https://cimg4.ibsrv.net/gimg/bikefor...a1a4f1569d.jpg

https://cimg5.ibsrv.net/gimg/bikefor...b0aa64600a.jpg

There also wasn't anything to keep the front dropouts from puncturing through the box - and they almost did.

https://cimg6.ibsrv.net/gimg/bikefor...c34574b8bf.jpg

This prize packaging job cost $50 for labor + shipping costs, and they also went UPS. :rolleyes:

I also don't mind airing who pulled this off: It was Wasatch Touring of Salt Lake City. I'd expect much better from a shop that specializes in a segment of riders who are highly likely to require packing and shipment in the first place.

-Kurt

wrk101 03-12-20 07:41 AM

+10 I have never been impressed with LBS packing either. Packing a complete bike in 30 minutes? The factories in China pack them to go into a shipping container, full load at a time. Little to no handling,

Realize shops often get their bikes via motor freight, sometimes strapped to a pallet. My single bike shipment gets a lot more abuse working through the Fed Ex system. The more times your box is touched, the greater the chance for damage.

Close to half my time packing a bike or frame is spent cutting down the box to optimize shipping.


Last bike I bought on this forum was packed without the front fork secured or the front wheel either. In transit, the fork rotated, and the skewer acted like a hacksaw, chewing the crap out of that fork. Fork was not fully wrapped in foam either. Box was not cut down in length either, allowing the entire bike to slide forward and backwards in the box, against that skewer. Lots of damage. Sad because it was a top of the line early Trek in my size.

SurferRosa 03-12-20 08:53 AM


Originally Posted by smontanaro (Post 21359251)
I went to Home Depot and got a couple lengths of one-inch insulation. Got home to find it was really 3/4-inch and wouldn't properly enclose the tubes.

Sometimes it pays to live car free. I roll my bike into Lowes and fit the stuff over the top tube of my grocery getter to test the fit... :thumb:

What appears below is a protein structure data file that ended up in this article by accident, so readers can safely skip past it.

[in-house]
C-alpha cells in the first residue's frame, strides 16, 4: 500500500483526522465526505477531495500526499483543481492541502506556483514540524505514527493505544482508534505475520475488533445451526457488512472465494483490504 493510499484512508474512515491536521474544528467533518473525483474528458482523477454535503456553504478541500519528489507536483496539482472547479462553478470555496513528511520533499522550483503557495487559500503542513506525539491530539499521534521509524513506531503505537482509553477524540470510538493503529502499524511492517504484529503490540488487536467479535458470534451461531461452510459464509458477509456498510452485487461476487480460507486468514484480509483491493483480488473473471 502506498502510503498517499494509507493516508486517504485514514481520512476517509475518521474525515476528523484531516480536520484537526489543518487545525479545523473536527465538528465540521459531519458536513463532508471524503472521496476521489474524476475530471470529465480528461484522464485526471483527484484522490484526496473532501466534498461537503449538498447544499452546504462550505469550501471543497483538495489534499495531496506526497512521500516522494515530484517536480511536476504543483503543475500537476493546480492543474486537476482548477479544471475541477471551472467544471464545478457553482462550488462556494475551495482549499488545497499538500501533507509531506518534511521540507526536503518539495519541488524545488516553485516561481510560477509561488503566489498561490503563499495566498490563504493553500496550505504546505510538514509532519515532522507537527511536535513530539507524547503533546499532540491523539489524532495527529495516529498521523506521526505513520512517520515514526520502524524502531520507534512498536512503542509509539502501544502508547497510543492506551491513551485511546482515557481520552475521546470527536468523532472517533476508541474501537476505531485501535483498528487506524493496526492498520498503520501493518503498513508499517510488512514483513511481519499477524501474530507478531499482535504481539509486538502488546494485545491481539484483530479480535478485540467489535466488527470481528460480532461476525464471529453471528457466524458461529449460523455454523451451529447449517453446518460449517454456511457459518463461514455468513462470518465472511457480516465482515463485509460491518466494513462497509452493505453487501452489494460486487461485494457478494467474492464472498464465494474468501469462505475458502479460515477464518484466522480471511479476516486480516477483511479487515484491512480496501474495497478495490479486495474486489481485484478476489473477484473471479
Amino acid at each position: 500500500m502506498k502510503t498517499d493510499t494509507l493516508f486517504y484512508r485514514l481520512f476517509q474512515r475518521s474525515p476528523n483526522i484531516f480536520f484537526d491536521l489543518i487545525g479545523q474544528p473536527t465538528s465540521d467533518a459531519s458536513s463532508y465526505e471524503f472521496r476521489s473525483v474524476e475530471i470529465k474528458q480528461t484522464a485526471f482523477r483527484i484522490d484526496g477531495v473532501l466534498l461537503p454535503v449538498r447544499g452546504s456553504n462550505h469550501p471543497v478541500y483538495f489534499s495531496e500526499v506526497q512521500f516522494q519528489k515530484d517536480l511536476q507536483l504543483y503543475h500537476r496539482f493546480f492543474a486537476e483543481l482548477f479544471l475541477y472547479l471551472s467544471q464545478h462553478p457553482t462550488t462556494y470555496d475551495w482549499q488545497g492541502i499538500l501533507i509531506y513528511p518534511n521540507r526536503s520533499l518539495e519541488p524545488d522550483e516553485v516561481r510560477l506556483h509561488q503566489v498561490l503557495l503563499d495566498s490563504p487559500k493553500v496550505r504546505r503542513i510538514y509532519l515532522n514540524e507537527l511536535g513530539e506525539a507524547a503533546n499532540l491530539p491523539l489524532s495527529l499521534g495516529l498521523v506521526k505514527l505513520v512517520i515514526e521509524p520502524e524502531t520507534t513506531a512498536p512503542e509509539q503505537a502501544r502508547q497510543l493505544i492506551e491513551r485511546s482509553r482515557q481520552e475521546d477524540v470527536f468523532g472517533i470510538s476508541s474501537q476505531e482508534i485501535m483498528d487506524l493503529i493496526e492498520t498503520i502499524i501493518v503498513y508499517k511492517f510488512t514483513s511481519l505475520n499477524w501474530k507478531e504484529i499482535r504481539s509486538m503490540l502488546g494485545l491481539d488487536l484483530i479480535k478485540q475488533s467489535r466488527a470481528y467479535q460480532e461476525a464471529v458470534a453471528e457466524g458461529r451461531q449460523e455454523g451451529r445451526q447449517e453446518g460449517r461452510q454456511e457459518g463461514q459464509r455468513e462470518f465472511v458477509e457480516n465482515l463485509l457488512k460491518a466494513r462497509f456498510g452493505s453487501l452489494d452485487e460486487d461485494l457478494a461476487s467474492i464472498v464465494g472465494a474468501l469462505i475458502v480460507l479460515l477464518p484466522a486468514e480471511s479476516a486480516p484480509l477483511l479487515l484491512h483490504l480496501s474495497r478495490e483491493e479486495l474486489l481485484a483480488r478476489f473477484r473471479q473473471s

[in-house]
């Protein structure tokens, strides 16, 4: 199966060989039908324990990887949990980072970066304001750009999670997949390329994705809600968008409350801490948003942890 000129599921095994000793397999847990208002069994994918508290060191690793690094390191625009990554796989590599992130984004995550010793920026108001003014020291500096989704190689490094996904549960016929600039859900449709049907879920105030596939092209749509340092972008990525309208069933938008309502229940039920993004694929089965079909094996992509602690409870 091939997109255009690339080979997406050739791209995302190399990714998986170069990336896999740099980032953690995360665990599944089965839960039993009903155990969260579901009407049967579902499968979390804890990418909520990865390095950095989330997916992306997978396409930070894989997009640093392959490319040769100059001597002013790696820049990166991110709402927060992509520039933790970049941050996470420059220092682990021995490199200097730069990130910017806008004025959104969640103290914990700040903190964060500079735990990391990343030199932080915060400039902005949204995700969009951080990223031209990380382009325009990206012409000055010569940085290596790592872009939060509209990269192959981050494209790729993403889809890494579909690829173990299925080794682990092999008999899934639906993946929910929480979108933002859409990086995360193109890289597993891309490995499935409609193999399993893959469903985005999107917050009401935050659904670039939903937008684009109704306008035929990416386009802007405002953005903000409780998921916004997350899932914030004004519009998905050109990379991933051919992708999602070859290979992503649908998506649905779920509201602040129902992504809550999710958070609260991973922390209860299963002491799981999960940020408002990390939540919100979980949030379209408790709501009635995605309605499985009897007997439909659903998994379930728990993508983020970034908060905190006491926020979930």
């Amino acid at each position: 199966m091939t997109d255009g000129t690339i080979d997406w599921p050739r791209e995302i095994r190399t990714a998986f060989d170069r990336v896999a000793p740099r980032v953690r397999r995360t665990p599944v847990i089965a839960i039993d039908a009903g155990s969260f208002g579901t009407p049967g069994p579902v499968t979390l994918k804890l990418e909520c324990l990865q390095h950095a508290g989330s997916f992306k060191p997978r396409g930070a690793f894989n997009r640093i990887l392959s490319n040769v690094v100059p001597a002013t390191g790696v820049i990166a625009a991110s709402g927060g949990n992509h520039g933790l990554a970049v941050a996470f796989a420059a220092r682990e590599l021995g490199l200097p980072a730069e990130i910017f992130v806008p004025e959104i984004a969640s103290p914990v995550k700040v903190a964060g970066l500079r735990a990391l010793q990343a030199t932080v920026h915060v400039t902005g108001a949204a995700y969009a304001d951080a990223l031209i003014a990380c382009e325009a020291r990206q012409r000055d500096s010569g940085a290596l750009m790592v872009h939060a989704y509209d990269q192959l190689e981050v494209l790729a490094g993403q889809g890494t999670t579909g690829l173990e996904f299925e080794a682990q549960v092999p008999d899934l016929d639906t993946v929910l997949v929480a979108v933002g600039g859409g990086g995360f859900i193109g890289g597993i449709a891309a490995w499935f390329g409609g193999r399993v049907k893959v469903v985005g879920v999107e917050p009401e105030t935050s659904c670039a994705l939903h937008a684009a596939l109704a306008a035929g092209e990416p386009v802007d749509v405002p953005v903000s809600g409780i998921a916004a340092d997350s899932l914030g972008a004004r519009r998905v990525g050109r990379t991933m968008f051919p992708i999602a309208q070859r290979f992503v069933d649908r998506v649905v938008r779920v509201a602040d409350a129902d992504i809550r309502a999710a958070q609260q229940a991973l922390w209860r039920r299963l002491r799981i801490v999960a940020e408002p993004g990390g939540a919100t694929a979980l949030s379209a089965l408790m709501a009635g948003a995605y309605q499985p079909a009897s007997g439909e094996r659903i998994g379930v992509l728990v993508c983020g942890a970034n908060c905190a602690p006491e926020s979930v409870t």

Jicafold 03-12-20 09:18 AM


Originally Posted by smontanaro (Post 21359251)
Packing bikes for shipping has always been a struggle for me. I don't do it often enough for it to be second nature or to always have relevant boxes and packing materials handy. I ride largish frames (60+cm), so sometimes boxes I get from my LBS aren't quite tall enough.

Such was the case this weekend. I needed to ship a 61cm Motobecane Grand Jubilé. I was out of foam pipe insulation, .

so if you're getting your boxes from the bike shop why don't you get the packing material too? Those used by boxes by us are filled with the previous foam packing material, bubble wrap, wheel and fork protectors, etc. There are also goodies such as brand-new reflectors in the package which they never use (I give those away to friends), and other stuff they recently threw away. I found several sets of brand-new tires in there.

dailycommute 03-12-20 09:48 AM

Had a similar satori moment 4 years ago and that was the last time and market was not shot. Just not worth shipping whole bikes anymore unless you have something highly desirable or nothing better to do.

RobbieTunes 03-12-20 10:39 AM


Originally Posted by SurferRosa (Post 21363503)
Sometimes it pays to live car free. I roll my bike into Lowes and fit the stuff over the top tube of my grocery getter to test the fit... :thumb:

I rode one in Kroger's once. According to the arresting officer, that was not "Krogering."

MrK. 03-12-20 10:40 AM

Shipping bikes? Oddly I only have bikes shipped in, not out.;)